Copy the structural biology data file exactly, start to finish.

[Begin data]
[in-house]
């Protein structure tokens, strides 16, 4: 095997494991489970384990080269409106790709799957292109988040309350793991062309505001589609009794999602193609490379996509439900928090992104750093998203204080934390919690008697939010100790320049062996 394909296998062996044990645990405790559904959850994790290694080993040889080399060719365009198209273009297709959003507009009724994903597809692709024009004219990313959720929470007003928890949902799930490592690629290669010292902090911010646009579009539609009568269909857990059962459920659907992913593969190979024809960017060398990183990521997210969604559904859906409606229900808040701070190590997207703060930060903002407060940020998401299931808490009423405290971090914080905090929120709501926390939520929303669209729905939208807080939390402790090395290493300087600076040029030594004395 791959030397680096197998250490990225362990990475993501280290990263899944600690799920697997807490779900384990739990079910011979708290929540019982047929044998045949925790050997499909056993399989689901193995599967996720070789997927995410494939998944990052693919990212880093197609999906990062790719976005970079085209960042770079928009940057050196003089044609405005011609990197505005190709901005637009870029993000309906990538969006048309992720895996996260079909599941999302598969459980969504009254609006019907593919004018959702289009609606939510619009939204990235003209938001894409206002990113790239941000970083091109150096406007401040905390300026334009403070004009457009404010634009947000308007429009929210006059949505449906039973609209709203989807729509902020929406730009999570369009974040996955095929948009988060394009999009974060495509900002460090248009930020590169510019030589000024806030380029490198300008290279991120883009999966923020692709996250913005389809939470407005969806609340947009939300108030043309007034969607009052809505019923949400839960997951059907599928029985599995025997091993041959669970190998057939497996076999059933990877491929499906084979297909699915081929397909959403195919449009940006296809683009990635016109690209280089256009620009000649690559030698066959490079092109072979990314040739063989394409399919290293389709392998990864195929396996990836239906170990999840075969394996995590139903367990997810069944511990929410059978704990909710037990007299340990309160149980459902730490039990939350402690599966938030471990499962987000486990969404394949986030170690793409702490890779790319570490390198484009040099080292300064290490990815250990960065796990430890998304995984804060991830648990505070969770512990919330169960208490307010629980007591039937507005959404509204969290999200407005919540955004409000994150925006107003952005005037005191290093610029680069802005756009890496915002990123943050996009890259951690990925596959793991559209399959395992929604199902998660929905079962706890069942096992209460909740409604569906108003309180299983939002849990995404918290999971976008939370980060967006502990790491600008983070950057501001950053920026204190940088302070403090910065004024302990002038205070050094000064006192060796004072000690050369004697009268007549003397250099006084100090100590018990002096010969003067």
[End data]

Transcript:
[in-house]
């Protein structure tokens, strides 16, 4: 095997494991489970384990080269409106790709799957292109988040309350793991062309505001589609009794999602193609490379996509439900928090992104750093998203204080934390919690008697939010100790320049062996 394909296998062996044990645990405790559904959850994790290694080993040889080399060719365009198209273009297709959003507009009724994903597809692709024009004219990313959720929470007003928890949902799930490592690629290669010292902090911010646009579009539609009568269909857990059962459920659907992913593969190979024809960017060398990183990521997210969604559904859906409606229900808040701070190590997207703060930060903002407060940020998401299931808490009423405290971090914080905090929120709501926390939520929303669209729905939208807080939390402790090395290493300087600076040029030594004395 791959030397680096197998250490990225362990990475993501280290990263899944600690799920697997807490779900384990739990079910011979708290929540019982047929044998045949925790050997499909056993399989689901193995599967996720070789997927995410494939998944990052693919990212880093197609999906990062790719976005970079085209960042770079928009940057050196003089044609405005011609990197505005190709901005637009870029993000309906990538969006048309992720895996996260079909599941999302598969459980969504009254609006019907593919004018959702289009609606939510619009939204990235003209938001894409206002990113790239941000970083091109150096406007401040905390300026334009403070004009457009404010634009947000308007429009929210006059949505449906039973609209709203989807729509902020929406730009999570369009974040996955095929948009988060394009999009974060495509900002460090248009930020590169510019030589000024806030380029490198300008290279991120883009999966923020692709996250913005389809939470407005969806609340947009939300108030043309007034969607009052809505019923949400839960997951059907599928029985599995025997091993041959669970190998057939497996076999059933990877491929499906084979297909699915081929397909959403195919449009940006296809683009990635016109690209280089256009620009000649690559030698066959490079092109072979990314040739063989394409399919290293389709392998990864195929396996990836239906170990999840075969394996995590139903367990997810069944511990929410059978704990909710037990007299340990309160149980459902730490039990939350402690599966938030471990499962987000486990969404394949986030170690793409702490890779790319570490390198484009040099080292300064290490990815250990960065796990430890998304995984804060991830648990505070969770512990919330169960208490307010629980007591039937507005959404509204969290999200407005919540955004409000994150925006107003952005005037005191290093610029680069802005756009890496915002990123943050996009890259951690990925596959793991559209399959395992929604199902998660929905079962706890069942096992209460909740409604569906108003309180299983939002849990995404918290999971976008939370980060967006502990790491600008983070950057501001950053920026204190940088302070403090910065004024302990002038205070050094000064006192060796004072000690050369004697009268007549003397250099006084100090100590018990002096010969003067």